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antiquity appears bards basis beauty better Book called carried Celt Celtic Celtic genius century character clear comes common criticism deal difference doubt element emotion England English Englishman Eugene O'Curry evidence fact feeling force French friends genius German give given Greek ground hand handling head instance interest Ireland Irish kind land language Latin less lines literature lives look Lord magic manner manuscripts materials matter means ment mind Nash nature never Norman object once origin perception perhaps poem poet poetical poetry possess produced prove question quick quoted race remains remarks rhetoric Roman Saxon seems seen sense sentiment side speaking speech spirit story style surely Taliesin Teutonic things tion touch traces tradition true turn Wales Welsh whole
Side 168 - The moon shines bright : — In such a night as this, When the sweet wind did gently kiss the trees, And they did make no noise ; in such a night, Troilus, methinks, mounted the Trojan walls, And sigh'd his soul toward the Grecian tents, Where Cressid lay that night.
Side 167 - I know a bank where the wild thyme blows, Where ox-lips and the nodding violet grows ; Quite over-canopied with luscious woodbine, With sweet musk-roses, and with eglantine...
Side 168 - These are the forgeries of jealousy: And never, since the middle summer's spring, Met we on hill, in dale, forest, or mead, By paved fountain or by rushy brook, Or in the beached margent of the sea, To dance our ringlets to the whistling wind, But with thy brawls thou hast disturb'd our sport.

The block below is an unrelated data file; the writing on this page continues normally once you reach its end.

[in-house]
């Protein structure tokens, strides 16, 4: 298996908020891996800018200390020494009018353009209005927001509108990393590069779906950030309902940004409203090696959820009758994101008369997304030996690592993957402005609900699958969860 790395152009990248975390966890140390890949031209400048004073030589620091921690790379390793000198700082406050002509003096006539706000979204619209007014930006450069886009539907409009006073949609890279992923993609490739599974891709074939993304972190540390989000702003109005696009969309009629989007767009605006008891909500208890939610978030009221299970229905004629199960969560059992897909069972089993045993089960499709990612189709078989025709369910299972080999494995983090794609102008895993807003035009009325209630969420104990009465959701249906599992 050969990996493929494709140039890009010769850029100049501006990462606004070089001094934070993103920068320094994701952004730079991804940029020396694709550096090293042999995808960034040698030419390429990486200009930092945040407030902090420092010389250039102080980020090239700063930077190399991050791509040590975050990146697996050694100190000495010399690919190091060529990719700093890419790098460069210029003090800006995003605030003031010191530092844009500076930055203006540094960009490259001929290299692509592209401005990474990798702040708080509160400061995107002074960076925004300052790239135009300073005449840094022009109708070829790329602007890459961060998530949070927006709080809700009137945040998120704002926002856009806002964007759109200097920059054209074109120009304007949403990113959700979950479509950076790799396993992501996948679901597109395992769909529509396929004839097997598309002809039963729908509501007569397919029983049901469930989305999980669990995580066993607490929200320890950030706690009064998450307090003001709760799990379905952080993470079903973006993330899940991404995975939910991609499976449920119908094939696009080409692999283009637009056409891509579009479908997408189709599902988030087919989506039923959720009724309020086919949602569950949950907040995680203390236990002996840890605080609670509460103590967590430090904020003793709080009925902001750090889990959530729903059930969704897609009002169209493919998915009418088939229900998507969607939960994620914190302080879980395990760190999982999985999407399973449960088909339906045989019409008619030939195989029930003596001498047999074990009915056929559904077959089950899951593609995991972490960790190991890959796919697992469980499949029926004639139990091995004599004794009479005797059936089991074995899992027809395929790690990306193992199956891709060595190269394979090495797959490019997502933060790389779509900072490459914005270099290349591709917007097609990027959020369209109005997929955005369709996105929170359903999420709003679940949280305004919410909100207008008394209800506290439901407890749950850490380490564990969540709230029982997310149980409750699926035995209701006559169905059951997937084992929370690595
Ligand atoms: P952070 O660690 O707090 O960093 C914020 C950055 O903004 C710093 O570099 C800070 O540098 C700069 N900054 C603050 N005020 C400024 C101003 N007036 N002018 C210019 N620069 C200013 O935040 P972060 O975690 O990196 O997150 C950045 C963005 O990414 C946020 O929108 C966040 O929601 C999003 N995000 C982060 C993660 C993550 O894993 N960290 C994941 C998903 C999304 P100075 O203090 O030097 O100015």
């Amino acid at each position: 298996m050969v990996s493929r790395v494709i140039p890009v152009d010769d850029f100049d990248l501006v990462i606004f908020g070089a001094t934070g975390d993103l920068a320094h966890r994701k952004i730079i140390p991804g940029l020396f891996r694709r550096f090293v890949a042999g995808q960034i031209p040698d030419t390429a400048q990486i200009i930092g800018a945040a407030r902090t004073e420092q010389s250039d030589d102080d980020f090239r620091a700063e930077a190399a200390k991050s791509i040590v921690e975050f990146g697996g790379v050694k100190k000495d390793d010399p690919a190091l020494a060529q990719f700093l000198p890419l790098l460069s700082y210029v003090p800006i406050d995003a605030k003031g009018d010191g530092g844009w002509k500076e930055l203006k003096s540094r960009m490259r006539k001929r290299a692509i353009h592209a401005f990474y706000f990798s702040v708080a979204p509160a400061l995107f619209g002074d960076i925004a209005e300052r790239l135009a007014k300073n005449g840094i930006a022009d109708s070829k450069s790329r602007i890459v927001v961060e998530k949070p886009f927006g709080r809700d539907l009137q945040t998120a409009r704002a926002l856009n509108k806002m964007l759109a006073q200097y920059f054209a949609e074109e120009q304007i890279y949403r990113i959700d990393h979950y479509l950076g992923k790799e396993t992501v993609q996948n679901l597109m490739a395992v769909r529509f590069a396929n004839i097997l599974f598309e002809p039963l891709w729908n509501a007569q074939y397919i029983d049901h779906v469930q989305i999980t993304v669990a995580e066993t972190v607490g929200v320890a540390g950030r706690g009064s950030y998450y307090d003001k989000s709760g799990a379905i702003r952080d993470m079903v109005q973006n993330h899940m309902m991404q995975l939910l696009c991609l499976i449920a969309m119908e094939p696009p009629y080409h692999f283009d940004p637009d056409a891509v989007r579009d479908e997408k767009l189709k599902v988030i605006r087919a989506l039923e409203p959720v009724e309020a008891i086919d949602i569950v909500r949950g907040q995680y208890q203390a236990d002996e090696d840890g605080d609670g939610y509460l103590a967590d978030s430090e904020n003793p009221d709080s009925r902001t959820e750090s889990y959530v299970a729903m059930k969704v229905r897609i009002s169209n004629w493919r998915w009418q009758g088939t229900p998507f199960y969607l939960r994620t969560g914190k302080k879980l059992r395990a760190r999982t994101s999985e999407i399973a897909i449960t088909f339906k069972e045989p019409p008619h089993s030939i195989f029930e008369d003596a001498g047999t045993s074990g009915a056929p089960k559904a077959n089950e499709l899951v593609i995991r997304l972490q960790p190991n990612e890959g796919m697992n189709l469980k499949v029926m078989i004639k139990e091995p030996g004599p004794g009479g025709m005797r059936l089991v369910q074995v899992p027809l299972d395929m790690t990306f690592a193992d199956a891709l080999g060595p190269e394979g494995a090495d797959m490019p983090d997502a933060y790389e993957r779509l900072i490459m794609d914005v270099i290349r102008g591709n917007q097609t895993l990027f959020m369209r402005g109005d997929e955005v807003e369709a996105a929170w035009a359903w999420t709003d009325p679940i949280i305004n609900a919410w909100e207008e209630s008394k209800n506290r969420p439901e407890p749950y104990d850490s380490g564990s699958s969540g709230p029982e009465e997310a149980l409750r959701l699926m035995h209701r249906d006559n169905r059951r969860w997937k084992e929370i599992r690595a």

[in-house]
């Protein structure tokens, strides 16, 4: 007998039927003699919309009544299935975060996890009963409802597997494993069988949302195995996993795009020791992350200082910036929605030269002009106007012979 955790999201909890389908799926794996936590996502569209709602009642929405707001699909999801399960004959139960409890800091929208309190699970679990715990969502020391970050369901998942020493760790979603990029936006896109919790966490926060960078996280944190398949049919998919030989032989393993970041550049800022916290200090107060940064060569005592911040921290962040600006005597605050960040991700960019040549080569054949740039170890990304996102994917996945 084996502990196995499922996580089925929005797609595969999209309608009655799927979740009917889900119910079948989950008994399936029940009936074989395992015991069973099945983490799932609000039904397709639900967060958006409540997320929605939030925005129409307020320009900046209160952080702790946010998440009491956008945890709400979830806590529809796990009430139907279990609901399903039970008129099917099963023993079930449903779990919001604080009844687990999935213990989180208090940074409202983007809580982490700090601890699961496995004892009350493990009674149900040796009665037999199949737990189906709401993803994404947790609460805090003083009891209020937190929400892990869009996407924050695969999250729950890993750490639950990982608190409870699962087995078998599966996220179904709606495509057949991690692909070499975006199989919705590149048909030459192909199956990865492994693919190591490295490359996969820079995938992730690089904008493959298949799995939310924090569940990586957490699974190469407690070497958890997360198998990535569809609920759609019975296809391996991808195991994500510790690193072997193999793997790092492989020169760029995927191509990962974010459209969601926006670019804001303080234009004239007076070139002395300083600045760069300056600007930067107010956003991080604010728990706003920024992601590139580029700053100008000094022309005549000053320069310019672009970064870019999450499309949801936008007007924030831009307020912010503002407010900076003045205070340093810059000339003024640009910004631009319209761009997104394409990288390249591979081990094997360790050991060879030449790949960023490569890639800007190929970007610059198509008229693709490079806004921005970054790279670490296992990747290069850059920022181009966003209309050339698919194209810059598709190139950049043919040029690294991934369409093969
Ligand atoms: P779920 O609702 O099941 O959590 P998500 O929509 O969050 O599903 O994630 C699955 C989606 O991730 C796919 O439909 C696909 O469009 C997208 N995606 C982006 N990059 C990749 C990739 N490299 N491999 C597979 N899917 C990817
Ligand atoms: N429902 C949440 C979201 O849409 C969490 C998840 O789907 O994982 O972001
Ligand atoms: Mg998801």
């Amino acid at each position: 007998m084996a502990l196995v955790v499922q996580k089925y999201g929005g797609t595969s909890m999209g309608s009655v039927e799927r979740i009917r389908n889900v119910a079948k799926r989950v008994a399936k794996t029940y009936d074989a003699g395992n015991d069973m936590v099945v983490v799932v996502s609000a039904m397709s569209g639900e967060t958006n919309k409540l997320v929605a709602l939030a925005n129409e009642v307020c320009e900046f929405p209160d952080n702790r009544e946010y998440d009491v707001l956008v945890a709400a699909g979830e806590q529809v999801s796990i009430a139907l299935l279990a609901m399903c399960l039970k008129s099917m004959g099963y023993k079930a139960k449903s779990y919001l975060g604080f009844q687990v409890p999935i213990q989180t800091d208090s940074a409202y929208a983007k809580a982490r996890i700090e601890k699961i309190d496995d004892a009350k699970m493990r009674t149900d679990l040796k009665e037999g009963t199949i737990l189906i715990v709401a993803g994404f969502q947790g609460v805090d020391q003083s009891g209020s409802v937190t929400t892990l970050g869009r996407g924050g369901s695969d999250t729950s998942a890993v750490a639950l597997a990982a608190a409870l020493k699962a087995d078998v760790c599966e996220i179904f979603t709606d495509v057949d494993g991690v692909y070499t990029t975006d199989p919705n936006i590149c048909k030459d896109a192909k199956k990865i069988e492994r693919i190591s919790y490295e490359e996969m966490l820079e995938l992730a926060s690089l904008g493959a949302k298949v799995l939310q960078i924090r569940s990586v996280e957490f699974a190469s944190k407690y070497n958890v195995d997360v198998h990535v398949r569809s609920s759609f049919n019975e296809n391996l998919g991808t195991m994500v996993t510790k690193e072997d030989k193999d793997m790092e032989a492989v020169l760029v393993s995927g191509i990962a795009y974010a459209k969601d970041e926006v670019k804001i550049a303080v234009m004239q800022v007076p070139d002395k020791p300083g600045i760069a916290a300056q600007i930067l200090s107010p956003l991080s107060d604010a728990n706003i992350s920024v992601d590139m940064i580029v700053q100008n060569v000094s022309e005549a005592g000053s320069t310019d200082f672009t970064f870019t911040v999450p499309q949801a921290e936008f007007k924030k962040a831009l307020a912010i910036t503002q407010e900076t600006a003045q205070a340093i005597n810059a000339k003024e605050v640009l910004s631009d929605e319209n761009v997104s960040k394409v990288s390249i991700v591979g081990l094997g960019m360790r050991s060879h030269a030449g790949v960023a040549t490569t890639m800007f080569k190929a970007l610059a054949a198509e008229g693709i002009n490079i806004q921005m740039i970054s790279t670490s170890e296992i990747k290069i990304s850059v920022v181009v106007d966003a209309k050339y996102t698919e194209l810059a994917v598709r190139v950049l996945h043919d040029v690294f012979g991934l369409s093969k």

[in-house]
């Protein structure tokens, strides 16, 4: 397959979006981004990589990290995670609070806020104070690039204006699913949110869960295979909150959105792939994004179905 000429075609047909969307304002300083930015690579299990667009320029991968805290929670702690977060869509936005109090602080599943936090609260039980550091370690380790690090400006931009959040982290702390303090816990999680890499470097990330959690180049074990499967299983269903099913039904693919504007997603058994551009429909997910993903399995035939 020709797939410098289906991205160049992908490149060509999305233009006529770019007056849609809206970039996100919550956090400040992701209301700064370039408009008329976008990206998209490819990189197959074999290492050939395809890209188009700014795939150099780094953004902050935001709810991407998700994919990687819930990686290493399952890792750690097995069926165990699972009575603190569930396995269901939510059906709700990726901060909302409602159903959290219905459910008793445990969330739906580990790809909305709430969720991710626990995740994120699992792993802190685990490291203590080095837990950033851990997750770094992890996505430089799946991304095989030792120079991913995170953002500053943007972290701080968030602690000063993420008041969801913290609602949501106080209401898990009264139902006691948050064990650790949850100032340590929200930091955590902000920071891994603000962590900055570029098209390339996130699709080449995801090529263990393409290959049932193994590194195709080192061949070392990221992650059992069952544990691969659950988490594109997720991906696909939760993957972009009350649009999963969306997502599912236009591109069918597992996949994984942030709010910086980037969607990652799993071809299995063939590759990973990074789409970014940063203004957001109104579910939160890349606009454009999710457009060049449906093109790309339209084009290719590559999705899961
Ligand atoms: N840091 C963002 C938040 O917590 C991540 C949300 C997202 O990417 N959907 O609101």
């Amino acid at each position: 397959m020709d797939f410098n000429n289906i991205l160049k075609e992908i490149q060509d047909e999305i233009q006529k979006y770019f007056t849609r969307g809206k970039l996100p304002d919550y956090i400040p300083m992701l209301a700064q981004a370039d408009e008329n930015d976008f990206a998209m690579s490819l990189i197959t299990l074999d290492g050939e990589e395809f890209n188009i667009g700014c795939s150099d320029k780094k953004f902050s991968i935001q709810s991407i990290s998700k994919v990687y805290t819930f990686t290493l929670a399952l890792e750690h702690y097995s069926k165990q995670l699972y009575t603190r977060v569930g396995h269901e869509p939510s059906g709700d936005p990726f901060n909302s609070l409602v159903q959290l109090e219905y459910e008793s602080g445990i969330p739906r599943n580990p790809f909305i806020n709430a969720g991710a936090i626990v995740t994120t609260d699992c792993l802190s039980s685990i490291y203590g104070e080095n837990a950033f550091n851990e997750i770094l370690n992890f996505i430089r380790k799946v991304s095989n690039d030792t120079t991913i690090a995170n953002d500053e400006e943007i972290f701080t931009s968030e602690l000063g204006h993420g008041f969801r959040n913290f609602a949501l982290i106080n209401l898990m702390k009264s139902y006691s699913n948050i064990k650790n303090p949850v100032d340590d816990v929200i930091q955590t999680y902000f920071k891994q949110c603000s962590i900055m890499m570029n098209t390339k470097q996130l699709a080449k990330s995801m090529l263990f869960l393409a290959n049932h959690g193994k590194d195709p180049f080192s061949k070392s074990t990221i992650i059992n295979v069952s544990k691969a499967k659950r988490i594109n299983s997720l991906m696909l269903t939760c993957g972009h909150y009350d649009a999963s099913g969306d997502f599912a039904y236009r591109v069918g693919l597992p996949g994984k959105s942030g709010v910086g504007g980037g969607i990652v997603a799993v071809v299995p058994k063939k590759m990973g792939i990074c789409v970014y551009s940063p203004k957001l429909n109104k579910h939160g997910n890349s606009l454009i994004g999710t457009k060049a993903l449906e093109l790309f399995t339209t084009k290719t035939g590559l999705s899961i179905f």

Side 156 - My days are in the yellow leaf; The flowers and fruits of love are gone; The worm, the canker, and the grief Are mine alone! The fire that on my bosom preys, Is lone as some volcanic isle; No torch is kindled at its blaze — A funeral pile!
Side 168 - In such a night Did Thisbe fearfully o'ertrip the dew, And saw the lion's shadow ere himself, And ran dismay'd away. LOR. In such a night Stood Dido with a willow in her hand Upon the wild sea-banks, and waft her love To come again to Carthage.
Side 104 - The Celt has not produced great poetical works, he has only produced poetry with an air of greatness investing it all, and sometimes giving, moreover, to short pieces, or to passages, lines, and snatches of long pieces, singular beauty and power.
Side 160 - More yellow was her head than the flower of the broom, and her skin was whiter than the foam of the wave, and fairer were her hands and her fingers than the blossoms of the wood anemone amidst the spray of the meadow fountain.
Side 56 - And the Salmon took Arthur's messengers on his shoulders up to the wall of the prison in Gloucester, and they delivered Mabon. Nothing could better give that sense of primitive and...